Here’s How to Talk to Your Boss about Mental Health

September 08, 2017
News Type:  Weekly Spark, Weekly Spark News

Money-ish

In a 2017 American Psychological Association (APA) survey, 18 percent of American workers reported that mental health issues made challenges at work more difficult and 15 percent said that these issues prevented them from attaining work goals. Some mental health experts suggest that workplace supervisors may be able to provide support and accommodations to help employees with mental health needs. They recommend first thinking about whether the supervisor and company culture would be open to such discussions, and then considering what information would be most useful to share. It’s “best to focus on the impact it’s having on your work,” said David Ballard, assistant executive director of the APA Center for Organizational Excellence, for example, productivity or ability to interact professionally. Since employees are not required to reveal their specific health condition, they “can be guided by their instincts in terms of whether or not it feels safe or comfortable to disclose whatever level of detail that they’re thinking of sharing,” said Christine Moutier, chief medical officer of the American Foundation for Suicide Prevention. Other options for employees are to go directly to their employee assistance program or human resources department, or the Job Accommodation Network.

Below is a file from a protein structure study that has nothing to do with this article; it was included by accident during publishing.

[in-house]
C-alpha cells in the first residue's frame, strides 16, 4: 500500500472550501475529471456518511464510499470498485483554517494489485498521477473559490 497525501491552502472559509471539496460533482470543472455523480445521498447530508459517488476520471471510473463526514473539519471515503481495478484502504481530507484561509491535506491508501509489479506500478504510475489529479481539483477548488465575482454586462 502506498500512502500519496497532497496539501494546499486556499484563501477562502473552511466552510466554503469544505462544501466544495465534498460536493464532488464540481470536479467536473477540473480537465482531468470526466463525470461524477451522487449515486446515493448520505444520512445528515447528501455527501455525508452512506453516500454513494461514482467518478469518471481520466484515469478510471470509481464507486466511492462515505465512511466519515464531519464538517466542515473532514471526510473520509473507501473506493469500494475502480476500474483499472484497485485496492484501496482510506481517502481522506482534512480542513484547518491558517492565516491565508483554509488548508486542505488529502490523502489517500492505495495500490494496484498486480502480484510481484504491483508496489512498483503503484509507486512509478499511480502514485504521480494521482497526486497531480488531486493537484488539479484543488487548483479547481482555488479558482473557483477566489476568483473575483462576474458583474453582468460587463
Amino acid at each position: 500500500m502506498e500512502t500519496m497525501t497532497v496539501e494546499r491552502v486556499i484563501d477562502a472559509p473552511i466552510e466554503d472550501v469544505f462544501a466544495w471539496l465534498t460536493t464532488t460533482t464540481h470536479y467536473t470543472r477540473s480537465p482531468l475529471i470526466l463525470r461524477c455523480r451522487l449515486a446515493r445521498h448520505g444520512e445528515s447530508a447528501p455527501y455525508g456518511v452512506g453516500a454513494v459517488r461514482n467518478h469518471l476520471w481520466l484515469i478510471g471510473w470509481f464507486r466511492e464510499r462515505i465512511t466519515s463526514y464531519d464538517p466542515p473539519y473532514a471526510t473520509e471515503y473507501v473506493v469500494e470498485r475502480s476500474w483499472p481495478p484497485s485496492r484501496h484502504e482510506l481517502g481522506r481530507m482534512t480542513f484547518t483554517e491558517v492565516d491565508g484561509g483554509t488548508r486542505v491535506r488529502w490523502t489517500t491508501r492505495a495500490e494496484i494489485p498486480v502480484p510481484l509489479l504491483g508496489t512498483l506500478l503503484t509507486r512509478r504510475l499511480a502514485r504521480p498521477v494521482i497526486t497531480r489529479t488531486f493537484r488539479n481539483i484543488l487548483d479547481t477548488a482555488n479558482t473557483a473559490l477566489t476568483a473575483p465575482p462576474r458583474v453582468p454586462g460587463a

Spark Extra! Check out the Job Accommodation Network website.

Settings:  Workplaces
About Suicide:  Behavioral Health Disorders
Strategies:  Increase Help-Seeking